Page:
Skip to main content

We’ve updated our Terms & Conditions and Privacy Policy. By using this site, you agree to these terms.

Geisinger becomes the first member of Risant Health

Accidents will happen. Knowing what to do and when makes all the difference.

Chopping veggies for dinner can be therapeutic — and sometimes dangerous. One wrong move and that sharp knife can go from friend to foe in an instant. But how do you know if your cut is worthy of a trip to the emergency room (ER)? 

The answer isn’t as simple as you might think, according to Ronald Strony, Jr., MD, chair of emergency medicine at Geisinger.

You’ve got a cut – now what?

There are a few things to consider before going to the ER with a cut or injury. 

For minor wounds, keep the area clean by flushing it with water (“Tap water is fine,” says Dr. Strony), control the bleeding with pressure and keep the wound covered.


If your wound continues bleeding after 15 minutes of continuous pressure, you might want to head to a hospital. Most times people don’t hold pressure on the wound long enough to stop the bleeding, says Dr. Strony.

If blood is spurting from the wound, it’s probable a main artery was hit, and time is of the essence.

“When this happens, don’t wait — call 911,” says Dr. Strony.


Size is subjective, but if a cut is too deep to clean, an ER trip might be warranted. If you’re sure it’s not a 911 emergency, Dr. Strony suggests consulting a virtual urgent care doctor.

“A provider can take a look at your wound virtually and tell you if you need to go to the ER,” he says.


Depending on where your wound is, you may need stitches (or another closure method). Cuts on the face, joints, mouth or genitals are typically more difficult to heal. Also, if a laceration causes damage to nerves — so you feel numbness or tingling in the affected area — definitely see a doctor as soon as you can.

“Another example would be a wound where underneath there is a broken bone — absolutely go to the ER,” says Dr. Strony.


If the wound is caused by a dirty object or rusted metal, don’t wait too long to see a doc.

“If you have a contaminated wound, you should really get it seen and treated within six hours,” says Dr. Strony. 

Most of the time, the longer you wait to get treated, the more your risk of infection increases, and your wound might take longer to heal.

However, depending on some of the other criteria, if you’re going to the ER just to get a tetanus vaccine after a minor injury, you can save yourself an immediate trip.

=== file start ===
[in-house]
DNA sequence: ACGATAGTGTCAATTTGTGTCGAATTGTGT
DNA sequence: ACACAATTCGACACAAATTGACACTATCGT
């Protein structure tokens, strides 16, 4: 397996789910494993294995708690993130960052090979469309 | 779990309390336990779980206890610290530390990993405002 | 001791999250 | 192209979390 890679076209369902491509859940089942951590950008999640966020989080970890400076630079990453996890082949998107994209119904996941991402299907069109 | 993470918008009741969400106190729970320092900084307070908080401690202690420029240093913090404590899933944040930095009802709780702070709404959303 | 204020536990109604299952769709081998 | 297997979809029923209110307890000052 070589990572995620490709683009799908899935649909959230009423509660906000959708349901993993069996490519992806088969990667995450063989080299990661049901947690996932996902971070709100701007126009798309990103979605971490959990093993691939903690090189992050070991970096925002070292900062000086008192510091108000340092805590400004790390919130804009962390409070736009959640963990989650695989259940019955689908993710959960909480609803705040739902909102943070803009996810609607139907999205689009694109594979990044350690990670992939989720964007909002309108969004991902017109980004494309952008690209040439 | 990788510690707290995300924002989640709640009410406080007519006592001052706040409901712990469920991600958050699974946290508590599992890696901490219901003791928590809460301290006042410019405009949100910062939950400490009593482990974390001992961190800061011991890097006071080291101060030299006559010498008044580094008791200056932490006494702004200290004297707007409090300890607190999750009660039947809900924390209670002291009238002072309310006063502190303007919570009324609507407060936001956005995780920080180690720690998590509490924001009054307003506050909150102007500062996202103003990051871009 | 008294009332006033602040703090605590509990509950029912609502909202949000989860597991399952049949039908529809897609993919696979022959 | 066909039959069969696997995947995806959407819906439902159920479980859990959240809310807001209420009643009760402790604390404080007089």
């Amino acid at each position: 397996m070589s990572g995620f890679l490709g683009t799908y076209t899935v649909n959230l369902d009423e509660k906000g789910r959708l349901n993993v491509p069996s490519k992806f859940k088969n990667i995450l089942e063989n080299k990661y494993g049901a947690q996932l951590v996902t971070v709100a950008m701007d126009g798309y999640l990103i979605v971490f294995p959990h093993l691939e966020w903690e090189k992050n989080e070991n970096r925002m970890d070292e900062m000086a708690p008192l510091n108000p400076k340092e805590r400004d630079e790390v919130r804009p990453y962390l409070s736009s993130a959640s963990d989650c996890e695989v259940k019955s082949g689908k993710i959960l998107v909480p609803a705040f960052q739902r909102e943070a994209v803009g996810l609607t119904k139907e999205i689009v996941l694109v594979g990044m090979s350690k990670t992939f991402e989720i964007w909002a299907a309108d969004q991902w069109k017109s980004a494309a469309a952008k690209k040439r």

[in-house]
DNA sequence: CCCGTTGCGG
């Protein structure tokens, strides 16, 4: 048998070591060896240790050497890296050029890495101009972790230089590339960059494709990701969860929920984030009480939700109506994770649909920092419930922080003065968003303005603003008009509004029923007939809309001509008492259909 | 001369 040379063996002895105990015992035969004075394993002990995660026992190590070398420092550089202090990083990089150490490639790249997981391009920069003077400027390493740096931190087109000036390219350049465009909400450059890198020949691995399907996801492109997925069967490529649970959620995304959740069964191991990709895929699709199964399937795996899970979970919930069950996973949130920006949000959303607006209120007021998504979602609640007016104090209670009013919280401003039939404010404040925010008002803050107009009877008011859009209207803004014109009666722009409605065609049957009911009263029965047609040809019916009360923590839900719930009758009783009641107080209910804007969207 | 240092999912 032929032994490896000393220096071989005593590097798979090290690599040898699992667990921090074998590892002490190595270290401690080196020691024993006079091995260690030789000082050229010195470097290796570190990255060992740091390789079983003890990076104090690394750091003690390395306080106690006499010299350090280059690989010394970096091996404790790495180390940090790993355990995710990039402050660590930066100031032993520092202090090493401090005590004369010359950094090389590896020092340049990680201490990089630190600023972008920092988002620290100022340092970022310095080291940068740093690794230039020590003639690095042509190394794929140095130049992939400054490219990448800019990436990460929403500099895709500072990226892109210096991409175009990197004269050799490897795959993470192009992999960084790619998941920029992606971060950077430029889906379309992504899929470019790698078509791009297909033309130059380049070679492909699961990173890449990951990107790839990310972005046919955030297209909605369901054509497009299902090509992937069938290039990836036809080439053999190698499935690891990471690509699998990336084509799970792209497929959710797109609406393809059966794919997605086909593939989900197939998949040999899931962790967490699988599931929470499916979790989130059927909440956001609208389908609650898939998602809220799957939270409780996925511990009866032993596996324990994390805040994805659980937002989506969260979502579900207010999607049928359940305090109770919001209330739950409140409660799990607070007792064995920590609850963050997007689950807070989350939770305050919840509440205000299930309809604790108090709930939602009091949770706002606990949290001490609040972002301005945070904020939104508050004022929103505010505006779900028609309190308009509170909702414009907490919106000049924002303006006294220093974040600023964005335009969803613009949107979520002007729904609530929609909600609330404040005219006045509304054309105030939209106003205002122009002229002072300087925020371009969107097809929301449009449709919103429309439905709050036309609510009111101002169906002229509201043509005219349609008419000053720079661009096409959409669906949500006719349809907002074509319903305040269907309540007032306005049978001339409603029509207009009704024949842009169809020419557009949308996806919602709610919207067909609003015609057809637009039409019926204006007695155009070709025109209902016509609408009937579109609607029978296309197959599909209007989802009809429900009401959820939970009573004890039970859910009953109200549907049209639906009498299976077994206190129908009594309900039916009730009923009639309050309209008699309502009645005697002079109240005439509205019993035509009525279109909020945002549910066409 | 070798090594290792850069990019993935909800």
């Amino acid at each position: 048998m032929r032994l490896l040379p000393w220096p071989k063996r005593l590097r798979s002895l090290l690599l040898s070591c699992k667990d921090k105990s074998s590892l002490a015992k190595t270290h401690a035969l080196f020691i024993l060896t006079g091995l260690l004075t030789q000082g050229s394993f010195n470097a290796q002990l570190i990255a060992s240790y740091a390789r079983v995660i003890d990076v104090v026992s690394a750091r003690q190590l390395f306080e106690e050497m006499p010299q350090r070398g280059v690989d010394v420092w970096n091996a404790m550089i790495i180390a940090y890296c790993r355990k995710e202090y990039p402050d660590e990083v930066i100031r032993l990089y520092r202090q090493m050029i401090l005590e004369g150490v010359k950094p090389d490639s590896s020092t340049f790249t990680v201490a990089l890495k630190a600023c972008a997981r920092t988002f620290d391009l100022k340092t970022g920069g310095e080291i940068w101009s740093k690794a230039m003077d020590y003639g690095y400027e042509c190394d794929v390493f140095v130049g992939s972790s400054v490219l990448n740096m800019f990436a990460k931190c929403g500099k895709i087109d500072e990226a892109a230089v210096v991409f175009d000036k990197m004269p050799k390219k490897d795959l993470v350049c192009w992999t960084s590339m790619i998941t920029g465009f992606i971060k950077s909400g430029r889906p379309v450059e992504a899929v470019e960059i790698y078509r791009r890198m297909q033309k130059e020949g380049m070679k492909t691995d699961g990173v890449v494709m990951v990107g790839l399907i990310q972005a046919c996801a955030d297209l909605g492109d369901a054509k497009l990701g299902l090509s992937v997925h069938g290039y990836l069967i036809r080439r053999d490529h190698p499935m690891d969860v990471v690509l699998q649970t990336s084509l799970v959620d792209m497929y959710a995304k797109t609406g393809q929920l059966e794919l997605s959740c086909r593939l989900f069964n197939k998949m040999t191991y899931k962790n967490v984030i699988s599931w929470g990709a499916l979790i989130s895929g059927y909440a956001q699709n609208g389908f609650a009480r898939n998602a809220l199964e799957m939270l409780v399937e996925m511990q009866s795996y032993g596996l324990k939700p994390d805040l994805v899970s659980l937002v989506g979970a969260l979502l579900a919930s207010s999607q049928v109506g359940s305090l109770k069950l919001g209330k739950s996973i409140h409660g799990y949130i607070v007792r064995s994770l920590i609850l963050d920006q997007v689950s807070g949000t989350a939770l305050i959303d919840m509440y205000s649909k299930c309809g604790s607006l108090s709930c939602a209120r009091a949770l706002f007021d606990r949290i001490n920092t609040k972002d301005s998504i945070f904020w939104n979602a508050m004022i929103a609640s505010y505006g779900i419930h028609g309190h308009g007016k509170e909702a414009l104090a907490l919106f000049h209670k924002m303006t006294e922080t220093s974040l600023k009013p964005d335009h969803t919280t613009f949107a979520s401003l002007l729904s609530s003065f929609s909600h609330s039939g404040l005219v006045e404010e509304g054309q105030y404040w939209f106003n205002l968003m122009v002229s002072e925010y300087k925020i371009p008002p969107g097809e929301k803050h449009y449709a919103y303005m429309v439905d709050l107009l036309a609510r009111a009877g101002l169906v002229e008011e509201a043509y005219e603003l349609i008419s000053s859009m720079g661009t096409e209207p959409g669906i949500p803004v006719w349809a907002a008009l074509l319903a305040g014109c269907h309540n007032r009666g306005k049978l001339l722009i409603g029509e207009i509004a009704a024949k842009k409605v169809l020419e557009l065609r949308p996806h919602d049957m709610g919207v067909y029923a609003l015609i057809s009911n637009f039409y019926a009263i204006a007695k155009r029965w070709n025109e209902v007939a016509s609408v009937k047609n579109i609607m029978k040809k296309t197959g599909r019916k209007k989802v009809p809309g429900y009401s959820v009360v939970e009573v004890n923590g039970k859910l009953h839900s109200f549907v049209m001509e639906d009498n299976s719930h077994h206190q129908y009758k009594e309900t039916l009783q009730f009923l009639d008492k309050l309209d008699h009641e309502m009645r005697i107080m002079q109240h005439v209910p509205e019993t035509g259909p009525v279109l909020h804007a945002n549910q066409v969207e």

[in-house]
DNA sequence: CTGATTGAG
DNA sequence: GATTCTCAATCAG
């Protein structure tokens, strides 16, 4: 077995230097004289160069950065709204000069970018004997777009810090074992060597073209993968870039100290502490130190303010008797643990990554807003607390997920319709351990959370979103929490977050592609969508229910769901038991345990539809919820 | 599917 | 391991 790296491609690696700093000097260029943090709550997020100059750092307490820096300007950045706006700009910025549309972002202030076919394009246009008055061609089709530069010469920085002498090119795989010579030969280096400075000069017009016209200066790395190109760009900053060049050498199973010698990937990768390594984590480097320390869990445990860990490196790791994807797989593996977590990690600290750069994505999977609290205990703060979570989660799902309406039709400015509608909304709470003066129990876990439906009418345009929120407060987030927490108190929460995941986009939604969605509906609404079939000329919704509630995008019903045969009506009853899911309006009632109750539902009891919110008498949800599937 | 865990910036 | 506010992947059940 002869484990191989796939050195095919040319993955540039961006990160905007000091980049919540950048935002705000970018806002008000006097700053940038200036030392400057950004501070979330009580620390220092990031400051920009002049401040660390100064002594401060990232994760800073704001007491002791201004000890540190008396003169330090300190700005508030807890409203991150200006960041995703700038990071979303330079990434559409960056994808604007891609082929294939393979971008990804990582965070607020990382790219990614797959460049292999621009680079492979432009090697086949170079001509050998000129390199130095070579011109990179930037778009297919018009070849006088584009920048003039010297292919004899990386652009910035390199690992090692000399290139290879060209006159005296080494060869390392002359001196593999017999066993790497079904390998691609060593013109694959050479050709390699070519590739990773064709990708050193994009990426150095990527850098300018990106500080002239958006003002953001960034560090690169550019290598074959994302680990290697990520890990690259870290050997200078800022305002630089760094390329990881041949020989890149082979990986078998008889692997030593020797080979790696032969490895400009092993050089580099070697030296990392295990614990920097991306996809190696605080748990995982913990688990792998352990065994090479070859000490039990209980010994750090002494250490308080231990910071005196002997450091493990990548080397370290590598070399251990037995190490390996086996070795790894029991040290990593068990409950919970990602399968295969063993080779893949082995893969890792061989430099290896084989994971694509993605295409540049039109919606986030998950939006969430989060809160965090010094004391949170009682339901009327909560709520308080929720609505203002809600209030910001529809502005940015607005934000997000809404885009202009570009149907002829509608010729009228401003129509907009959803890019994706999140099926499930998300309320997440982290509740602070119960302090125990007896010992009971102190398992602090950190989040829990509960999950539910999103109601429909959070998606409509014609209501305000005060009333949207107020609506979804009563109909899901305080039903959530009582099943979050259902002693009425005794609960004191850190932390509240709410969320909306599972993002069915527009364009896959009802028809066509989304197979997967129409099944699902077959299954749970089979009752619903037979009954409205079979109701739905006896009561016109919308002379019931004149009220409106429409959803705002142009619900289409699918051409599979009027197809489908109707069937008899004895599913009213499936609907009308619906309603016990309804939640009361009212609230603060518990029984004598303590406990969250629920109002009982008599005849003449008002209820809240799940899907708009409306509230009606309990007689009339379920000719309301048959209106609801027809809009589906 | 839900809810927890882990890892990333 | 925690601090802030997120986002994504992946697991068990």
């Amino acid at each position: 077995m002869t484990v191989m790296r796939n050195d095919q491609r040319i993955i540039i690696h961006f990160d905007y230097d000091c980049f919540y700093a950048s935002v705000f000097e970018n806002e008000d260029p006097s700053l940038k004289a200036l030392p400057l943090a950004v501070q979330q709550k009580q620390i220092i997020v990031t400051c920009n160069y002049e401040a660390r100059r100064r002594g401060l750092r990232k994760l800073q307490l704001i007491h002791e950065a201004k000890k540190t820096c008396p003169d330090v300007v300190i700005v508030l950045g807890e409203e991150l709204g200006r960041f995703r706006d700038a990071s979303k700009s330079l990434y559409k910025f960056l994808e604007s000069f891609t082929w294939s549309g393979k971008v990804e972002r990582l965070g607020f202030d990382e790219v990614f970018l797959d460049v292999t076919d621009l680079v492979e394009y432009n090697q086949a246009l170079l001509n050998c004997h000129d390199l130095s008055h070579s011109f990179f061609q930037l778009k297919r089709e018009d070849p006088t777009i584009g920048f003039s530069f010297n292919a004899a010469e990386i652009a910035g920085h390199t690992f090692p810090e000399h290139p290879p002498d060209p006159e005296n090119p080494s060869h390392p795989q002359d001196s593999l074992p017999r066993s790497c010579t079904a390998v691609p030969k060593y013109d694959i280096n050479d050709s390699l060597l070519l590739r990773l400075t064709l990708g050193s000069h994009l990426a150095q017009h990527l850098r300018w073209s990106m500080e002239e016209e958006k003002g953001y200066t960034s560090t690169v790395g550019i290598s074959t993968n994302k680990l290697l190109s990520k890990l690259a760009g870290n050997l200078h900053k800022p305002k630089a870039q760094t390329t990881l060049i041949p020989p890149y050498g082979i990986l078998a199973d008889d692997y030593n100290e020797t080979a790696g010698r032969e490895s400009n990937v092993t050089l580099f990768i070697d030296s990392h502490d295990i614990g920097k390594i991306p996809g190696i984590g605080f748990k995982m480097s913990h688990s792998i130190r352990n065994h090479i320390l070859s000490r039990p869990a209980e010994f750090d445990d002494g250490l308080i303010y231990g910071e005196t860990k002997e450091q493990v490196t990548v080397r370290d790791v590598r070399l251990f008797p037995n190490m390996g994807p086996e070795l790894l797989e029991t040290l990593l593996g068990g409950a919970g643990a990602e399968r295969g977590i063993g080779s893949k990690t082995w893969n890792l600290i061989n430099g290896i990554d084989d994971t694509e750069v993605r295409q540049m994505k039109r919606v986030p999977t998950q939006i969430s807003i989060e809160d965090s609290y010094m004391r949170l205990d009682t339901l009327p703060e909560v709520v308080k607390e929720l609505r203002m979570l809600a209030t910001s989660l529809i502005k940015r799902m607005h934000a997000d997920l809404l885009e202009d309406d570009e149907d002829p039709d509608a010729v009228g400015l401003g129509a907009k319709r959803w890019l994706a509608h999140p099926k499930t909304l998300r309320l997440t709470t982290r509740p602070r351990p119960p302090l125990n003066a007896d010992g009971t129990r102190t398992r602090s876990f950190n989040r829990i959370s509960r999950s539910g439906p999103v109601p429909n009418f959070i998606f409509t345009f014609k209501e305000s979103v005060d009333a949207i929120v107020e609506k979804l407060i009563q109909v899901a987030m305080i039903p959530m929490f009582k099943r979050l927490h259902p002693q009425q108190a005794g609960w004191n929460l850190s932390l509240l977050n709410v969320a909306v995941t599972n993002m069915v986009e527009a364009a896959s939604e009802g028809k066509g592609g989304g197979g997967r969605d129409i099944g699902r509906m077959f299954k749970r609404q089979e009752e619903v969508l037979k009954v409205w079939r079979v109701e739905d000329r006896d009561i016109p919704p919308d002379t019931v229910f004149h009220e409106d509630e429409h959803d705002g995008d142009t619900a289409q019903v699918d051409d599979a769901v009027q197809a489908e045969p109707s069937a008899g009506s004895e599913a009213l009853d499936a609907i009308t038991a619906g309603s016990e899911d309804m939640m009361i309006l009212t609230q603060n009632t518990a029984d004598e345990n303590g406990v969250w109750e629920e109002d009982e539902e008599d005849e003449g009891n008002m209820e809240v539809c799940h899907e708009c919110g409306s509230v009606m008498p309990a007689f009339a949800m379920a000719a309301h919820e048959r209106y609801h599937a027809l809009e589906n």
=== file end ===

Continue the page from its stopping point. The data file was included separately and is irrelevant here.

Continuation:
“You can get a tetanus shot a day or two later,” says Dr. Strony.

Risk factors for infection

Certain conditions can make even minor wounds dangerous. They include:

  • Diabetes
  • Obesity
  • Peripheral artery disease
  • Malnutrition
  • Chronic kidney failure
  • Taking steroids or immunosuppressive drugs
  • Having a history of forming keloids (thick, raised scars)
  • Connective tissue disorders

If you have one or more of these conditions, talk to your doctor about wound care. And if you do get a minor cut, visit an urgent care provider just to be safe.

Keep an eye on your wound, even after it’s treated. If you were prescribed antibiotics, make sure you take them as directed by your doctor to avoid infection. 

Signs of infection in the affected area include:

  • Redness
  • Swelling
  • Pus 
  • Hot to the touch
  • Pain and tenderness
  • Fever

If you suspect infection, talk to your doctor.

Tools for closing wounds

There are many ways doctors can close wounds, depending on the location, potential for scarring and risk of infection.


Sutures, or stitches, are surgical threads a doctor uses to sew a wound closed. They can be made from nylon, polypropylene, silk or polyester. Stitches also come in absorbable, meaning they will dissolve on their own, or non-absorbable, which require removal by a doctor. 

Skin glue

Skin glue is typically used on minor wounds on areas where scarring is a concern, such as the face. It creates a waterproof barrier for the cut, and it can be used along with stitches to close a wound.


Staples require removal by a doctor. Medical staples allow doctors to quickly close wounds with minimal damage. Providers typically use staples for head lacerations, but they can be used in many different circumstances.

Dr. Strony says his preference is for staples (in areas other than the face, hands, feet or joints) over any other method for wound closing. “I will use staples first, then skin glue and then sutures,” he says.

First aid basics

Cuts happen. Knowing basic first aid can help you start healing faster.

  • Hold a clean gauze pad or bandage over the area for at least 15 minutes before lifting it to check the wound. Continuous pressure is important to control bleeding.
  • Gently wash the area with soap and water after the bleeding stops.
  • Flush the area to remove debris.

Next steps

Get care now
Learn about virtual urgent care
Meet Ronald Strony, Jr., MD

Content from General Links with modal content